- PS4 & XB1 legal console install base to hit 1 million in 2016
- Grey Market console install base to fall short of 2 million in 2016
- PS4 continues to be the console leader in China
- New Chinese consoles won’t have a huge impact in the market
- Console gaming to remain niche overall as mobile continues to grow
With more than 400 million gamers on Mobile and 130 million gamers on PC, 2016 is the year where China shows its dominance in the worldwide games market by surpassing the U.S. to become the undisputed number 1 games market in the world. The march has been led in recent years by mobile, which has seen explosive growth and is on track to generate upwards of $7 billion this year. Client/Web PC games have been around much longer and have solidified their popular position among core gamers in the country, now generating upwards of $12 billion each year. China’s game market is on track to see revenues of over $24 billion this year (according to Newzoo) thanks to Mobile & PC . The two different categories are set to continue growing into the future. The U.S. market has also seen explosive growth from mobile and PC. but unlike China, the country has a huge console playing population of more than 70 million (according to EEDAR) and generated over $7 billion in revenues from Console game software at retail and via digital download (according to NPD & DFC – CY2015). The number of PS4’s & XB1’s now installed in the US is over 26 million with the number increasing every month. This is a huge contrast to China where the amount generated from console/tv games in 2015 didn’t even hit $100 million and where the install base of PS4 & XB1 is considerably low, despite a huge gaming population.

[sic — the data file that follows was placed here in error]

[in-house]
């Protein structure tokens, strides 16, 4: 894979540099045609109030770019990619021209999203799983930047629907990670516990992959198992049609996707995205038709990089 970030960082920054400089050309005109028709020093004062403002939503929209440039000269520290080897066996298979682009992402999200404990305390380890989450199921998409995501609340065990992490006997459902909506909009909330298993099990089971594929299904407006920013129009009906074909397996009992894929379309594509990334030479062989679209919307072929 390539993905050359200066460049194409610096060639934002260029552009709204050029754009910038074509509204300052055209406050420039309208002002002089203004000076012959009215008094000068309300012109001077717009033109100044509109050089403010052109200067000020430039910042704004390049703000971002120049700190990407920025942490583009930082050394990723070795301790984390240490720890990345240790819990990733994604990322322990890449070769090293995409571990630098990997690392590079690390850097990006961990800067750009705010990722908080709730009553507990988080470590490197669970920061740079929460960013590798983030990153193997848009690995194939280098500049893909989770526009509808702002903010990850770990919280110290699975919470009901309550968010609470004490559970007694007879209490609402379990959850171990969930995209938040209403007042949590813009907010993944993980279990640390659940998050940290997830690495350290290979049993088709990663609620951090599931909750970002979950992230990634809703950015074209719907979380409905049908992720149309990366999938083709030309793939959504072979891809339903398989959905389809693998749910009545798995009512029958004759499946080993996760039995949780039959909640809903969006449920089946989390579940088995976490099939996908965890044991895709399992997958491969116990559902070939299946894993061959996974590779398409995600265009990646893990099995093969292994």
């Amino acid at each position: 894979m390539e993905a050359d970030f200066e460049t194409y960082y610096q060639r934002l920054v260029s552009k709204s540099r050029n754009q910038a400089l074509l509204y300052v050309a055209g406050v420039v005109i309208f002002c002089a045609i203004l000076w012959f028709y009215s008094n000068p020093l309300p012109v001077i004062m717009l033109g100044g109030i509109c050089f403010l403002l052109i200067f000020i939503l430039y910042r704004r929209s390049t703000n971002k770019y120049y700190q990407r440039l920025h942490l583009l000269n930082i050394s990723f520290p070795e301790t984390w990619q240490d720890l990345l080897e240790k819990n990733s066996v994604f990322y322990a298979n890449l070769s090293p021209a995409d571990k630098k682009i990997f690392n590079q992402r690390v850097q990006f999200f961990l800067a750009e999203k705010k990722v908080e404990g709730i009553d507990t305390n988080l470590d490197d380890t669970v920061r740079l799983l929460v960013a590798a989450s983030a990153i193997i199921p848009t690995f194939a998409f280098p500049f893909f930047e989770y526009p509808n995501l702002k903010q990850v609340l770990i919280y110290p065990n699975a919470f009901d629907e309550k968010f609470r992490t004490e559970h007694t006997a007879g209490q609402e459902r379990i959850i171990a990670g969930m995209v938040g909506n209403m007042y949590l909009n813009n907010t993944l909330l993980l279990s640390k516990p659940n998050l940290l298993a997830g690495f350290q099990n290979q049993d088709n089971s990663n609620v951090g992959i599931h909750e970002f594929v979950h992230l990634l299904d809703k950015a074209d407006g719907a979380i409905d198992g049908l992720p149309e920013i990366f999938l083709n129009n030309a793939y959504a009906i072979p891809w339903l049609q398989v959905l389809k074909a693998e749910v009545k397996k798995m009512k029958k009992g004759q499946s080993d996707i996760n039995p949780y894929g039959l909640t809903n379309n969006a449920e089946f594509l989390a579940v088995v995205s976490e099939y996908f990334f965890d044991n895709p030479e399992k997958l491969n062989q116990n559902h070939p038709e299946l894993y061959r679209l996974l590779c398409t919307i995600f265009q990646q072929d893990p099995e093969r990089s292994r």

Shanghai Oriental Pearl, the distributor of PS4 & XB1 in China announced at the end of 2015 that the install base of both consoles in the country had hit 500,000. Please note that the figure quoted here refers to legal console sales in the country via official channels. It’s impossible to know how many consoles have been imported into the country, but having looked at some data from Niko Partners, spoken to retailers and others in the industry, I’m confident enough to say that the grey market will have accounted for an additional 1.5 million unit sales leading to a total of 2 million PS4’s & XB1’s installed in the country. The number is considerably low for a country with hundreds of millions of gamers and a population of over 1.3 billion.